Remember that spiders don't read images and generally don't
Include alternative text within <noscript> tags.
This "top-line" version of my SEO Checklist tells what
to do. The detailed version tells how. It's free. Get it now.
Make use of codes ("Tags", "Attributes", Etc.) A unique Title tag for each page.
A specific, compelling Description meta tag for each page.
Keywords meta tag.
Image "alt" attributes. (Also use them to sell.)
Title attributes (don't confuse this with Title Tag).
Headlines and headers.
Use keywords as your links
Use <a name=> Links.
Table caption tags, if appropriate.
Image captions, if appropriate.
Make the site keyword and content rich
Have content throughout the site.
Make it unique content.
Keyword placement and frequency are important not too
little, nor too much.
Be sure it's written VERY well. You should be conscious of
the way you embed keywords, but your visitors shouldn't be aware of
it at all. Make human visitors your first priority. Give them concise,
highly readable web copy that quickly delivers what they were looking
for, and lead them directly to the action you want most -- be it a
sale, phone contact, email, a download, etc.
Avoid the unintended faux pas
Avoid invisible text.
Avoid teensy-weensy text.
Optimize your entire site.
Optimize your interior pages.
Give each page its own focus.
Submit to Search Engines and Directories. For each Directory,
select your category and word your description carefully.
Know what you submission software does, and keep it careful.
Do not oversubmit.
Some, including Google and Yahoo, accept site map submissions in certain formats.
Plan Open Directory (dmoz.org) and Yahoo Directory carefully.
Read ALL the instructions at ODP. Leave Yahoo till last, and only if you need it.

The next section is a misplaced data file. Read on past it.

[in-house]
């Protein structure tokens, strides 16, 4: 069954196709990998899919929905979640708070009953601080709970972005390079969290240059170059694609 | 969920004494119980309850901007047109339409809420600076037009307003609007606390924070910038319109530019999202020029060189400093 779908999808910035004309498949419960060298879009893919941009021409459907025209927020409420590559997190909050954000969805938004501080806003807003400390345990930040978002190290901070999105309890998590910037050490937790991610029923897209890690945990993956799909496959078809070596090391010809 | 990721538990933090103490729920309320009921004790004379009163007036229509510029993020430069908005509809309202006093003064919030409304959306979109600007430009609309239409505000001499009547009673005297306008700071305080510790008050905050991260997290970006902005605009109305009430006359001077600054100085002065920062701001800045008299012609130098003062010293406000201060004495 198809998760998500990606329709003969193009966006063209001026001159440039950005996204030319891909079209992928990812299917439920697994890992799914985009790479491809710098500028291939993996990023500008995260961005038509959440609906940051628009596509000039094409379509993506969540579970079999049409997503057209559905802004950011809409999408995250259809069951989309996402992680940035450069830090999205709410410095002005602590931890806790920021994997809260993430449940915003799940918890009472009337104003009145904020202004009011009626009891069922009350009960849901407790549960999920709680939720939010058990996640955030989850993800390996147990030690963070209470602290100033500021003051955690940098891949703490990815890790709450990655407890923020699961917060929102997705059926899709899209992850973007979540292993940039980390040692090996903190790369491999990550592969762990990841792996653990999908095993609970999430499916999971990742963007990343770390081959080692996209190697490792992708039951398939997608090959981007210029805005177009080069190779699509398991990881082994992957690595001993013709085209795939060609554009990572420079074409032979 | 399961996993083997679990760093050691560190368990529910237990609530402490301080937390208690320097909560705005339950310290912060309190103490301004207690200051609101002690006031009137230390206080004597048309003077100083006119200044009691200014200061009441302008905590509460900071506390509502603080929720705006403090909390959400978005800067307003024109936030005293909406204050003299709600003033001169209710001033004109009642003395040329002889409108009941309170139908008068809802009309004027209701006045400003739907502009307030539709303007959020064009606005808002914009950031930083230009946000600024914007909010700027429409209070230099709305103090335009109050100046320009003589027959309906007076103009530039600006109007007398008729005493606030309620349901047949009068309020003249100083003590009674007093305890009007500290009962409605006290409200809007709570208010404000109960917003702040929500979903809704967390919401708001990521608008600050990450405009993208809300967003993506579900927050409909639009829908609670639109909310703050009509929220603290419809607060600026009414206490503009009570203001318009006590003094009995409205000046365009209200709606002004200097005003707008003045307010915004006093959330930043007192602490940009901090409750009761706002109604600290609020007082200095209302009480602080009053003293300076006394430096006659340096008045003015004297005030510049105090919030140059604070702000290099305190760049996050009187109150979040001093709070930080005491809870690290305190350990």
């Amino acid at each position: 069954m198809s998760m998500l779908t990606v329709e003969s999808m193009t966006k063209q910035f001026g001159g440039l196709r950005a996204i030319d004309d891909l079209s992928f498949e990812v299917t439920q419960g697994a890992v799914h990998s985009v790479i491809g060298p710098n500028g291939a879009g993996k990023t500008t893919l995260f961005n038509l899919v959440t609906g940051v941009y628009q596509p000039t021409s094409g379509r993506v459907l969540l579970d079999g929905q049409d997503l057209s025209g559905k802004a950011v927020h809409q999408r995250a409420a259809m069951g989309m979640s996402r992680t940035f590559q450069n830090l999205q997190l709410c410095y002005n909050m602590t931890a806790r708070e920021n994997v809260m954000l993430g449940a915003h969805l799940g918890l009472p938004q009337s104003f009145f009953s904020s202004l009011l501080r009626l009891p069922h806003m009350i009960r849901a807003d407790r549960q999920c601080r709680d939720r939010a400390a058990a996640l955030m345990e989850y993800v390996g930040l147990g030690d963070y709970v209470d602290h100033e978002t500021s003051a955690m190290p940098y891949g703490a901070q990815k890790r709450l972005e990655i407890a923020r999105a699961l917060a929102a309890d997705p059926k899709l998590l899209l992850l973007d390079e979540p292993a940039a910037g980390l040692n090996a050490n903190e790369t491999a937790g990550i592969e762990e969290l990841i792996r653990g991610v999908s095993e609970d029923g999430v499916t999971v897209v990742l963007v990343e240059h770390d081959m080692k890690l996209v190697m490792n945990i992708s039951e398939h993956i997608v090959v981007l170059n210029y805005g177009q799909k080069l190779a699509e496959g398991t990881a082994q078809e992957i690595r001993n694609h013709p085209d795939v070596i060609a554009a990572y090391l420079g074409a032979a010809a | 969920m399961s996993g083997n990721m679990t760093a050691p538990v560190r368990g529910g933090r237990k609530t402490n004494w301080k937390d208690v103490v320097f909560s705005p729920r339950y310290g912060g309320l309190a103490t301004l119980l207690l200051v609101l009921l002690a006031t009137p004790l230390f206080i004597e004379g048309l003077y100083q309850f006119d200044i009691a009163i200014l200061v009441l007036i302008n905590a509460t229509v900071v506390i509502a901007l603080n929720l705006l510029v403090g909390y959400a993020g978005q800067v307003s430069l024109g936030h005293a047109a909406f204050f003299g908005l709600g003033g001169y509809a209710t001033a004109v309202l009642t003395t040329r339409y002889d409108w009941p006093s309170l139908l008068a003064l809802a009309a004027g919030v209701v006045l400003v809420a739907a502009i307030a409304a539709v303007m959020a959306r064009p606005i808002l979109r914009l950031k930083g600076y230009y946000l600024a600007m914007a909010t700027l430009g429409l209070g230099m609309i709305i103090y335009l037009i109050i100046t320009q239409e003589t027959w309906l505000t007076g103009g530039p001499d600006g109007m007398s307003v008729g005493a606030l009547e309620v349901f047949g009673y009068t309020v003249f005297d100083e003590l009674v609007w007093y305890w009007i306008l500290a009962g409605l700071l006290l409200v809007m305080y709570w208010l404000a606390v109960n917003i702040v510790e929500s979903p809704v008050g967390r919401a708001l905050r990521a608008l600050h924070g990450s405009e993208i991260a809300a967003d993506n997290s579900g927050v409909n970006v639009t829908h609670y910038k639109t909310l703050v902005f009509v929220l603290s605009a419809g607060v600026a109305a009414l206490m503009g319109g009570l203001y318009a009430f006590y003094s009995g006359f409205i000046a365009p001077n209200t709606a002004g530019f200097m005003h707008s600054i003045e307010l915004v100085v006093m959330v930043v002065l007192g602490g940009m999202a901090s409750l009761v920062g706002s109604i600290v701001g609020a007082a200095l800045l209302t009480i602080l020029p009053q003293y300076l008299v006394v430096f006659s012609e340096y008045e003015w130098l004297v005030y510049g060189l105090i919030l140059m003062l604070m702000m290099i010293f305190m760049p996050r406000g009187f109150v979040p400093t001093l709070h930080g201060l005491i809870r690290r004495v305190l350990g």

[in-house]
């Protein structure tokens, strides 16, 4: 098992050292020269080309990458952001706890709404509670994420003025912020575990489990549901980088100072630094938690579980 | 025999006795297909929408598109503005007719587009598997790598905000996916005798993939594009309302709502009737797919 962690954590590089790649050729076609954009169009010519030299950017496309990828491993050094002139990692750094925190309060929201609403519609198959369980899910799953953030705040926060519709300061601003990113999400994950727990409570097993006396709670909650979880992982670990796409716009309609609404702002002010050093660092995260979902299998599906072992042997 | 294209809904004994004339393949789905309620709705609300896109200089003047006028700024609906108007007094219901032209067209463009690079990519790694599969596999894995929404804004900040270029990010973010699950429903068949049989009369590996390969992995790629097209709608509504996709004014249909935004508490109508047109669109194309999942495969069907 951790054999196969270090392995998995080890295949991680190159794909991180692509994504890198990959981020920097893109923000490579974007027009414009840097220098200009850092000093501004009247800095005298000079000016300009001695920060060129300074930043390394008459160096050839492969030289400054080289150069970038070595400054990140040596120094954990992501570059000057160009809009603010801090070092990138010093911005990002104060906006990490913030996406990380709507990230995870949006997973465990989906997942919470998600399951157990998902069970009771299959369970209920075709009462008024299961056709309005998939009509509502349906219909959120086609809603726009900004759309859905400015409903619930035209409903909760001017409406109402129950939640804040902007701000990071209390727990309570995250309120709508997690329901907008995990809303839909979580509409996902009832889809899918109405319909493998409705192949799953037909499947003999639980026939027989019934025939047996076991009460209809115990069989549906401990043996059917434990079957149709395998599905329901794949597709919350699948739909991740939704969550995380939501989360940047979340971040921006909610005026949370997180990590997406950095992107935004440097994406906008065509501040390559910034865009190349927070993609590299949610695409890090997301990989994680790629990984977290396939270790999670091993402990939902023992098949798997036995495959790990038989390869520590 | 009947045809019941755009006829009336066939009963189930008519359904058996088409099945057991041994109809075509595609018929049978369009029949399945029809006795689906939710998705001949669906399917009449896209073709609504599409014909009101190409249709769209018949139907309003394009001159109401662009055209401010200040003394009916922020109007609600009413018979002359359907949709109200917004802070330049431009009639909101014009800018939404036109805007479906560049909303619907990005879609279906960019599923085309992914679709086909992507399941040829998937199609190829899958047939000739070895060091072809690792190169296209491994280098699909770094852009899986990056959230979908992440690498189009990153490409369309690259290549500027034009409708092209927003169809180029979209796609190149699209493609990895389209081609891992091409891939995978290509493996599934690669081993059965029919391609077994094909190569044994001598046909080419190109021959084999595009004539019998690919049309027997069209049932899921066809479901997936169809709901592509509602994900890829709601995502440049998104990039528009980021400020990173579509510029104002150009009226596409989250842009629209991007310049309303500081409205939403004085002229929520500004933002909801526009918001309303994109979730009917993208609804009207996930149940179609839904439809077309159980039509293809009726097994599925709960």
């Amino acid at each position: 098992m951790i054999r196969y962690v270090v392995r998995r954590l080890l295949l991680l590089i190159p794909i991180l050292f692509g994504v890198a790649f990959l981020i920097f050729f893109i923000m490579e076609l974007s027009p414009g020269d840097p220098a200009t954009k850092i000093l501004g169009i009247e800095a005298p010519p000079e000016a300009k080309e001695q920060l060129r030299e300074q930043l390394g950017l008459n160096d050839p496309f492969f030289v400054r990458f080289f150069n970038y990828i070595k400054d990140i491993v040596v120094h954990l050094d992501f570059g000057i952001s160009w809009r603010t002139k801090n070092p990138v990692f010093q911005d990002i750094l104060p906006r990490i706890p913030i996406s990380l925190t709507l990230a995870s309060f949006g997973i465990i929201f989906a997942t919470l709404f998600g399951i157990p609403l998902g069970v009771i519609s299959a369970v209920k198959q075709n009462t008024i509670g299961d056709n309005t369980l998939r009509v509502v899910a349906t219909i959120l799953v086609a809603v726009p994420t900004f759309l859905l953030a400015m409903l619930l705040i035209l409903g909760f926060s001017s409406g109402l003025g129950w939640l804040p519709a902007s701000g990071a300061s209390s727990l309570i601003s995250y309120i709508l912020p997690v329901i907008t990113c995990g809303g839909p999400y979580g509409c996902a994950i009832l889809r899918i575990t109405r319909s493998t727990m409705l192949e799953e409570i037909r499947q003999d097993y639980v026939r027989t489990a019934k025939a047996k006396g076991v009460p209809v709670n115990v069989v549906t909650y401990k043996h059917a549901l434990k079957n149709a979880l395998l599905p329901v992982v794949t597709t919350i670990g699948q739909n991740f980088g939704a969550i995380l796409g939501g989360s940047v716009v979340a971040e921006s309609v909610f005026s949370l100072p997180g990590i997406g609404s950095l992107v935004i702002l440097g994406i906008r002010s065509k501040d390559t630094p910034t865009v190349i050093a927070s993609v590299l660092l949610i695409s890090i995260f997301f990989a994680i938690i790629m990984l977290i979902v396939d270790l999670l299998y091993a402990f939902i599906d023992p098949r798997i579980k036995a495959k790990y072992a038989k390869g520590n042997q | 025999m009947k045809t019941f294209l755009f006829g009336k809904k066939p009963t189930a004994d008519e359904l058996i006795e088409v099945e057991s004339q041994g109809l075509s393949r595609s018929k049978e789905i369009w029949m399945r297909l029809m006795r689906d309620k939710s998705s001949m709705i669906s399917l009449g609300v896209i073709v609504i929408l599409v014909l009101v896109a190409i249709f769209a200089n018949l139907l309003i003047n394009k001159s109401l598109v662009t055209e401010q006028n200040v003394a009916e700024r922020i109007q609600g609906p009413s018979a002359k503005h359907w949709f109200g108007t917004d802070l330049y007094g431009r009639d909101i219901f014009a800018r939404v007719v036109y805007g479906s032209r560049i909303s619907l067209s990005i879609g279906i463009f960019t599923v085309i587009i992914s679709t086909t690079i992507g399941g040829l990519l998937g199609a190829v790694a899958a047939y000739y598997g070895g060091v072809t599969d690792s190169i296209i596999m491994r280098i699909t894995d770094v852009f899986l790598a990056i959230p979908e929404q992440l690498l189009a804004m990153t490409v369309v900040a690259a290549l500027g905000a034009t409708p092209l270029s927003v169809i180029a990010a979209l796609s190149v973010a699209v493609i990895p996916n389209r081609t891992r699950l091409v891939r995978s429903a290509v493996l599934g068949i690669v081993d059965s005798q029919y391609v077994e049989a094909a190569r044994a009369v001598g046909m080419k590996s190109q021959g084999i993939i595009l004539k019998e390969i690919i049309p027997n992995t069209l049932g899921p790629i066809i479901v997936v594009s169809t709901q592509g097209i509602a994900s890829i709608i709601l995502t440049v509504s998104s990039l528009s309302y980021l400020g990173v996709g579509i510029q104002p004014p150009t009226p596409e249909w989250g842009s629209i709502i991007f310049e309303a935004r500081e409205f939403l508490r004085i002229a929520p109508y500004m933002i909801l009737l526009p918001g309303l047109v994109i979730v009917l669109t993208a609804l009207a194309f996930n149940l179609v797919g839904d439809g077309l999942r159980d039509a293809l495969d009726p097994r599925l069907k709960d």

Cultivate quality links and avoid garbage links.
Write custom emails.
Suggest the page you should be on, and if not self-evident,
briefly explain why.
Offer descriptions they can use.
Ask them to link using a keyphrase of yours, but not the same one for every partner.
Reciprocate conservatively. Don't water down your pages. If
your site will really make the other one more valuable to its visitors,
the site should want to link to you regardless.
Links from Yahoo and Open Directory count bigtime.
There are ways tools to search for sites compatible with yours, and which link to your
competitors. Also try Ken Evoy's Value Exchange.
Participate meaningfully in Web 2.0 communications blogging, social networking, etc. (The value in this
goes beyond just SEO.)
Evaluate any server-side techniques you are using, for honesty
and SEO compatibility.
Don't delete or rename old pages that are well indexed. Instead update
them, or politely redirect to the new one(s), manually or automatically
Keep the site active. Re-upload various pages now and then, after making small revisions.
Be sure pages appear quickly and without errors.
Do bridge pages/landing pages honestly
Build bridge pages if/as needed, and give them true content.
Evaluate Pay-Per-Click directory opportunties, and plan for
Convert visitors into sales.
Improved sales conversion often outweighs improved SEO performance.
Keep at it.
Do it again.
GET THE DETAILED
This "top-line" version of my SEO Checklist tells
what to do. The detailed version tells how.
It's free. Get it now.
If you have a question about your SEO project, existing or planned,
please write, or call me.